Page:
They say that facts don’t change people’s minds, feelings do. You can make an air-tight logical argument and back it with facts but it will never sway people as much as a meme on Twitter. Maze Runner: The Death Cure understands this and rather than spend time and energy on plot logistics, simply goes for the emotional core and drives from there. As nonsensical as the plot is, as contrived the situations, Maze Runner: The Death Cure is exciting. Sure I had to work to suspend my disbelief, rolled my eyes so often I was worried my face would stick that way, but still it was a good time. Read more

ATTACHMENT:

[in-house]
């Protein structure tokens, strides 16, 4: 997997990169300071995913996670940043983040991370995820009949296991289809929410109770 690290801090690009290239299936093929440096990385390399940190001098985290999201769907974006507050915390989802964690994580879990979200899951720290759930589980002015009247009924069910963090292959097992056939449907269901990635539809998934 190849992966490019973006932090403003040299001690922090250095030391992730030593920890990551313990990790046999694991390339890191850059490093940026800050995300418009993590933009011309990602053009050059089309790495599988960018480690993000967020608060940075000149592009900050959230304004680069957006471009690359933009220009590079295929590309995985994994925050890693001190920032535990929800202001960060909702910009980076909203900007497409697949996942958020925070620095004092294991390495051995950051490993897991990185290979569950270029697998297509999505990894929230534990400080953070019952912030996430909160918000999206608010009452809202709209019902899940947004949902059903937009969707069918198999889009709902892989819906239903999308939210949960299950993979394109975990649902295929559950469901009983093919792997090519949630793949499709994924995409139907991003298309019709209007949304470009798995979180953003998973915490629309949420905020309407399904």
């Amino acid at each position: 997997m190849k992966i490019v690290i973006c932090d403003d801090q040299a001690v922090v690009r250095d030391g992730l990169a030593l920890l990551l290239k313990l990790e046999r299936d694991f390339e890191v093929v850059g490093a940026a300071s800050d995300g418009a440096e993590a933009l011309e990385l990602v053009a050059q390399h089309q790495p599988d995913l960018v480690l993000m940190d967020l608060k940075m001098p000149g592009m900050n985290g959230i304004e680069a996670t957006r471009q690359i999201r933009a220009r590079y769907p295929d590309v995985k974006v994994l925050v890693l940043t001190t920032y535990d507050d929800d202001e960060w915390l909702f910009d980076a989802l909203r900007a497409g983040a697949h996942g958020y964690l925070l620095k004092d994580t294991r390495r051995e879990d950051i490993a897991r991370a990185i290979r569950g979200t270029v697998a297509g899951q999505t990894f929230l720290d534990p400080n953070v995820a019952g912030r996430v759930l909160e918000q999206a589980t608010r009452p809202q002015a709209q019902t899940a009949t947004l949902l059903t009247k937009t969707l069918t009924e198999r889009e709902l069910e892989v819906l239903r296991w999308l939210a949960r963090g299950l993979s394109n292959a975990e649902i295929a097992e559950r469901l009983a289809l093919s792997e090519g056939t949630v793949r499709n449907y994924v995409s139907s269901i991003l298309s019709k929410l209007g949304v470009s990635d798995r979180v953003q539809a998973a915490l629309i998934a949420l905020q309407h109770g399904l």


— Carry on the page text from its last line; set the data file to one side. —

There must be something freeing about writing a post apocalypse movie. Things are simpler. Freer. You wouldn’t have to worry about traffic cams, or being broke, or having a job. Relationships, too, are largely uncomplicated – there’s good guys and bad guys and it’s pretty easy most of the time to tell them apart. The world of Maze Runner: Scorch Trials has had not one but two apocalypses (apocalypse?) – the sun has burned most of the land to desert and there’s been a deadly virus to boot.